Anal probes and alien drugs are why Saints Row IV was refused classification
26 Jun 2013   Home » News » Anal probes and alien dru... Share

Anal probes and alien drugs are why Saints Row IV was refused classification


Thanks to Kotaku Australia we can now reveal that the offending culprits in the Australian Classification Board’s decision to refuse classification for Saints Row IV. Regarding the “implied sexual violence” the ACB report states;

The game includes a weapon referred to by the Applicant as an “Alien Anal Probe”. The Applicant states that this weapon can be “shoved into enemy’s backsides”. The lower half of the weapon resembles a sword hilt and the upper part contains prong-like appendages which circle around what appears to be a large dildo which runs down the centre of the weapon. When using this weapon the player approaches a (clothed) victim from behind and thrusts the weapon between the victim’s legs and then lifts them off the ground before pulling a trigger which launches the victim into the air. After the probe has been implicitly inserted into the victim’s anus the area around their buttocks becomes pixelated highlighting that the aim of the weapon is to penetrate the victim’s anus. The weapon can be used during gameplay on enemy characters or civilians. In the Board’s opinion, a weapon designed to penetrate the anus of enemy characters and civilians constitutes a visual depiction of implied sexual violence that is interactive and not justified by context and as such the game should be Refused Classification.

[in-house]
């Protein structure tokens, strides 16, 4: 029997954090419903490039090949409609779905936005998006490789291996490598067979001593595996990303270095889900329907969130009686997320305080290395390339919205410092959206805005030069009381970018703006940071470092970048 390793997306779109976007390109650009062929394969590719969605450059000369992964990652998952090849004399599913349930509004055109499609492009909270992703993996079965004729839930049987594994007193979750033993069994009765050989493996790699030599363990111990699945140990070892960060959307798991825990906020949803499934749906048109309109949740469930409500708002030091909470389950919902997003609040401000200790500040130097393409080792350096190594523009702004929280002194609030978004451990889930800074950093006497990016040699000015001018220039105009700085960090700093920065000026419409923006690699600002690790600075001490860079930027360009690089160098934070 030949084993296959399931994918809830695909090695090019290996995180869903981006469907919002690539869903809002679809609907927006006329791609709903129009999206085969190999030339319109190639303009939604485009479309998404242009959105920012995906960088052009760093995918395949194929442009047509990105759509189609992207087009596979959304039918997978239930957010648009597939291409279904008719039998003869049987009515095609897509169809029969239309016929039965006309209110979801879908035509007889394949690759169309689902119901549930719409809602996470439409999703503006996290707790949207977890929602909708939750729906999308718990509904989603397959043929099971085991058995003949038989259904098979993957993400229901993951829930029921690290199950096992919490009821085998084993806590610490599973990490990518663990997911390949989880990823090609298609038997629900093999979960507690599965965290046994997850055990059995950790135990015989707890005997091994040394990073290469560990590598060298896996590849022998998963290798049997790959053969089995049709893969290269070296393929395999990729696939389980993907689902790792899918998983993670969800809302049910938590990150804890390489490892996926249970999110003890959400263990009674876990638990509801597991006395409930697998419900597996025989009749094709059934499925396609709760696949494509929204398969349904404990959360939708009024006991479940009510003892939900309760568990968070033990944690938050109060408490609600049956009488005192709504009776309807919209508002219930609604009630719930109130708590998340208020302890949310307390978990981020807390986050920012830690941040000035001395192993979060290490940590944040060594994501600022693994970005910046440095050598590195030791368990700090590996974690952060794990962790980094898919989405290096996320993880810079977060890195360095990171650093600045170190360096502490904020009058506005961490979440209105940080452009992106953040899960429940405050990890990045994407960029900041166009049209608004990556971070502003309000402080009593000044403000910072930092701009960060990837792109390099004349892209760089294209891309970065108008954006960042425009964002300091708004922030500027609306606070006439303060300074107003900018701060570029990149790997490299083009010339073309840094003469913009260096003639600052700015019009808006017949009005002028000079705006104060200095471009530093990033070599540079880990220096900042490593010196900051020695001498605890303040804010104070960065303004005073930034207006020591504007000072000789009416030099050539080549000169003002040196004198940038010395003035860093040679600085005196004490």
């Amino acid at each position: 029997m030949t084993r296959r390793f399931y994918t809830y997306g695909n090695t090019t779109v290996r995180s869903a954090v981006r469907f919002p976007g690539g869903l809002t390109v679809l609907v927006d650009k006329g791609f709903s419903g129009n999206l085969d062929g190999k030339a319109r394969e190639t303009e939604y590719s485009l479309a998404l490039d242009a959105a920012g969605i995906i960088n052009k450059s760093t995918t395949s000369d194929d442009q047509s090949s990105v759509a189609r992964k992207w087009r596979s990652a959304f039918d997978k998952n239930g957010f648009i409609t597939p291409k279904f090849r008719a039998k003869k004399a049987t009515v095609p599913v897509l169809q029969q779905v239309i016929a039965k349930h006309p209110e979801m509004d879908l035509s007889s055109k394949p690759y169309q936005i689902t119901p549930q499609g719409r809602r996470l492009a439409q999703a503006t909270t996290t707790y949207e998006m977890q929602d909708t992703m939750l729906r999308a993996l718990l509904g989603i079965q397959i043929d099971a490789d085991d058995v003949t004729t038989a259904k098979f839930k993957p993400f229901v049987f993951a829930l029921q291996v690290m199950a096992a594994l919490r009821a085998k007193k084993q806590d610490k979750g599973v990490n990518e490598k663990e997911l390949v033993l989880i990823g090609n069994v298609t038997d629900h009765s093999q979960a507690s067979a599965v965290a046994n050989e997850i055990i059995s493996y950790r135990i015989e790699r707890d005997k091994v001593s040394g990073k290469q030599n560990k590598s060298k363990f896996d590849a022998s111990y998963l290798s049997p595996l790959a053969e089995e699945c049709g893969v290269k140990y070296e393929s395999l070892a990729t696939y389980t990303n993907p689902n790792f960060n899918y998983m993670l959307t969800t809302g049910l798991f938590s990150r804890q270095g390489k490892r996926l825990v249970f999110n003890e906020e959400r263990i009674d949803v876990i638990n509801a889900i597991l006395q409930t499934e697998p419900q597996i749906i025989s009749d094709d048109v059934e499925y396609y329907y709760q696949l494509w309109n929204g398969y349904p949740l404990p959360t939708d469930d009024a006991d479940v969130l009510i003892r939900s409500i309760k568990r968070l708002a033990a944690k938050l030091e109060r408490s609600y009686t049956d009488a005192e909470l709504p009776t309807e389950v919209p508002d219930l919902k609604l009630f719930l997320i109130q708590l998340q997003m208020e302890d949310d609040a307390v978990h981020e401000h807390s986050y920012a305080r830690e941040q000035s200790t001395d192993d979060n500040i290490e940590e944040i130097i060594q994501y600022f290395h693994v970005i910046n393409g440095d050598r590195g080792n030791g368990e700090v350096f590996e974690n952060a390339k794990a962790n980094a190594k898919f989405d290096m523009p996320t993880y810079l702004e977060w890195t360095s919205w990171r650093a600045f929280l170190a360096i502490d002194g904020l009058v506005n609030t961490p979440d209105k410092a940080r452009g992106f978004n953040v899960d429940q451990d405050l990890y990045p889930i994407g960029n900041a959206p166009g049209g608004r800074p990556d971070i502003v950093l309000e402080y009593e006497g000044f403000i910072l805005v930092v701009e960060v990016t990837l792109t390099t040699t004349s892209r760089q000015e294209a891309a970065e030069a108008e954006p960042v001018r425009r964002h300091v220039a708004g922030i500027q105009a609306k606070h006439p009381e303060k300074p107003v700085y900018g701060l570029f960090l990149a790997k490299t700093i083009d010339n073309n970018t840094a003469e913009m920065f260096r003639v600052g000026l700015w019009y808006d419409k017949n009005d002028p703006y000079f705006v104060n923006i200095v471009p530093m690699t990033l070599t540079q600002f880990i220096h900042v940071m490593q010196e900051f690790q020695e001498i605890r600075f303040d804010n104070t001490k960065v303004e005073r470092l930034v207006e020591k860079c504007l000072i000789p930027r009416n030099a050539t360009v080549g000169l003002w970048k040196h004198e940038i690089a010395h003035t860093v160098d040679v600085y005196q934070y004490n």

The media release posted yesterday also made mention of “illicit or proscribed drug use related to incentives or rewards” which contributed to the decision to refuse classification. In relation to the illicit drugs the ACB report states;

The game contains an optional mission which involves the player obtaining and smoking drugs referred to as “alien narcotics”. Smoking the “alien narcotics” equips the player with “superpowers” which increase their in-game abilities allowing them to progress through the mission more easily.

What do you think? Did the Australian Classification Board make the right call?

Leo Stevenson

Leo Stevenson

I've been playing games for the past 25 years and have been writing for almost as long. Combining two passions in the way I'm able is a true privilege. I'm mostly drawn to single player, story driven games and couch co-op, but will occasionally delve into multiplayer.